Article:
FIG. 10 is a table showing the number of fatigue life cycles for the structure corresponding to FIG. 4 verses the height and edge length of cross shaped copper conductive studs in the experiment.

FIG. 11 is a graph showing the effect of height and radius of a circular shaped copper conductive stud attached to a conductive pad on solder bump shear strength.

FIG. 12 is a graph showing the effect of height and edge length of a cross shaped copper conductive stud attached to a conductive pad on solder bump shear strength.

DETAILED DESCRIPTION

This description of the exemplary embodiments is intended to be read in connection with the accompanying drawings, which are to be considered part of the entire written description. In the description, relative terms such as “lower,” “upper,” “horizontal,” “vertical,”, “above,” “below,” “up,” “down,” “top” and “bottom” as well as derivative thereof (e.g., “horizontally,” “downwardly,” “upwardly,” etc.) should be construed to refer to the orientation as then described or as shown in the drawing under discussion. These relative terms are for convenience of description and do not require that the apparatus be constructed or operated in a particular orientation. Terms concerning attachments, coupling and the like, such as “connected” and “interconnected,” refer to a relationship wherein structures are secured or attached to one another either directly or indirectly through intervening structures, as well as both movable or rigid attachments or relationships, unless expressly described otherwise. Like reference numerals appearing in multiple figures indicate like elements.

FIGS. 1A and 1B each show an assembly comprising a first substrate 5 having at least one conductive pad 10 on a surface thereof, a second substrate 15 having at least one conductive pad 20 on a surface thereof, and at least one conductive stud 25 embedded in the solder bump 30, which is formed on the conductive pad 10 or 20. After the first substrate is mounted to the second substrate, the solder bump 30 is in contact with the conductive pad 10 on the first substrate 5, and in contact with the conductive pad 20 of the second substrate 15, and contains the at least one conductive stud 25.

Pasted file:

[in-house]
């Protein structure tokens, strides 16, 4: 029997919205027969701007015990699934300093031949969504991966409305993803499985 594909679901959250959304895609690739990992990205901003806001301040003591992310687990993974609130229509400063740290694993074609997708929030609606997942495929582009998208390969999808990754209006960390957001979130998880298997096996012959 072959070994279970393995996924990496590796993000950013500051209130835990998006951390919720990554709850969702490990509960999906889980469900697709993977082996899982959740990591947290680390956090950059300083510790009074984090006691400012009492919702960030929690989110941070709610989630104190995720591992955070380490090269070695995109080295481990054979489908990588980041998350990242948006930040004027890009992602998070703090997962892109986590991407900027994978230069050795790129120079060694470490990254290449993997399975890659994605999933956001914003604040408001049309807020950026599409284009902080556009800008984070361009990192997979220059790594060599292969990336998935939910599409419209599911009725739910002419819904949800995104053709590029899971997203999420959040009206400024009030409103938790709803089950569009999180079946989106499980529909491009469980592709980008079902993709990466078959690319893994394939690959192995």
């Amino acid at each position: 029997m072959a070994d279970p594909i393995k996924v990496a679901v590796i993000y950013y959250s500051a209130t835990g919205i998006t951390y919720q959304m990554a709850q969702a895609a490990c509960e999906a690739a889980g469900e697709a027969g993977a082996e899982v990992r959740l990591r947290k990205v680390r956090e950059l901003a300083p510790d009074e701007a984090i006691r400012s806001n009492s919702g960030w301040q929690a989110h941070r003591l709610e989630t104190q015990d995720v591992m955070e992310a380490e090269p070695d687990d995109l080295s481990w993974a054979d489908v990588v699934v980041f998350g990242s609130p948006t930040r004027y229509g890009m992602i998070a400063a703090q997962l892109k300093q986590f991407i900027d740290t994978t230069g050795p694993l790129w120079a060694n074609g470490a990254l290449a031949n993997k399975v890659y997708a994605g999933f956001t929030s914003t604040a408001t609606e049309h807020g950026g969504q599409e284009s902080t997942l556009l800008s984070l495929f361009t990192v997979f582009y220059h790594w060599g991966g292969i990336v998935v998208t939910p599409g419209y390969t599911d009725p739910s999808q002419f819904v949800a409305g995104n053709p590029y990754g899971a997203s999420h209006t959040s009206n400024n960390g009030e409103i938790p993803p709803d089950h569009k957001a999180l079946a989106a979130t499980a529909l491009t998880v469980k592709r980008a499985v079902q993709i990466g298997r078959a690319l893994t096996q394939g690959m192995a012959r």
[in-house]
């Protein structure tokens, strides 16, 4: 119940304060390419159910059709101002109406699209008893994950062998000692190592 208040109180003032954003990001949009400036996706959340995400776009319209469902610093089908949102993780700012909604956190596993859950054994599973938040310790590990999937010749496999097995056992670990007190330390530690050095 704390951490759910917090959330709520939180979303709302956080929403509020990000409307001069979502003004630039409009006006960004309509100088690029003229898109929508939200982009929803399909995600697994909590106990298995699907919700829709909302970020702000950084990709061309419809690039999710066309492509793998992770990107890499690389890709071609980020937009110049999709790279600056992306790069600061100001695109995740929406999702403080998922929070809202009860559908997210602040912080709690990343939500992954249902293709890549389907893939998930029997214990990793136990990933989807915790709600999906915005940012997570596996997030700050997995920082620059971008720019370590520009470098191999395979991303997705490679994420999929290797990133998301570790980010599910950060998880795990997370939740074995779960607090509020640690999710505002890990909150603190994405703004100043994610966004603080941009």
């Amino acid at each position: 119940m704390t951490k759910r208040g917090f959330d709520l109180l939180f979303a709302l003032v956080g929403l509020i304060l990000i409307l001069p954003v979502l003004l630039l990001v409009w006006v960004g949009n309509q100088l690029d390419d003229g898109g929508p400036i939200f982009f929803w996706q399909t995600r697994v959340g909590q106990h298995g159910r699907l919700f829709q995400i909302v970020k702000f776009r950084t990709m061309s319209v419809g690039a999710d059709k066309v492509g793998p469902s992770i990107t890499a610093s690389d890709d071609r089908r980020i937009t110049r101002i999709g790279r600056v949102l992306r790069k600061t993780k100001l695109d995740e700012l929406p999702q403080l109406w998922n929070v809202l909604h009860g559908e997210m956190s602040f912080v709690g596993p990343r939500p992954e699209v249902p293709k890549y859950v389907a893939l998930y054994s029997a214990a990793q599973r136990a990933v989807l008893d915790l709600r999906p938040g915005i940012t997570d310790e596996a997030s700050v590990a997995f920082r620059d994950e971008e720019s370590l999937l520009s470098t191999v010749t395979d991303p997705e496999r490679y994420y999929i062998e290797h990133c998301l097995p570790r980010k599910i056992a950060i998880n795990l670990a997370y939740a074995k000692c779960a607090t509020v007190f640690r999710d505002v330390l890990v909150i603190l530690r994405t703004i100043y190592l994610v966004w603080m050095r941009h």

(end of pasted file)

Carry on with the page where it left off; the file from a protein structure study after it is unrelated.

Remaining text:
The stud(s) 25 reinforces the mechanical solder connection between the first substrate 5 and the second substrate 15, to resist delamination during thermal cycling.

The first substrate 5 and second substrate 15 may be any substrate, including, for example, those suitable for use as an integrated circuit die substrate, a package substrate or a PCB. Examples of such substrates include, but are not limited to, ceramic, glass, polymer, a semiconductor material. In FIG. 1A, the stud 25 is formed on the conductive pad 10 of the first substrate, which is mounted on the second substrate; the first substrate may be, for example, an integrated circuit die. In FIG. 1B, the stud 25 is formed on the conductive pad 20 of the second substrate, to which the first substrate is mounted. The second substrate may be, for example, a package substrate.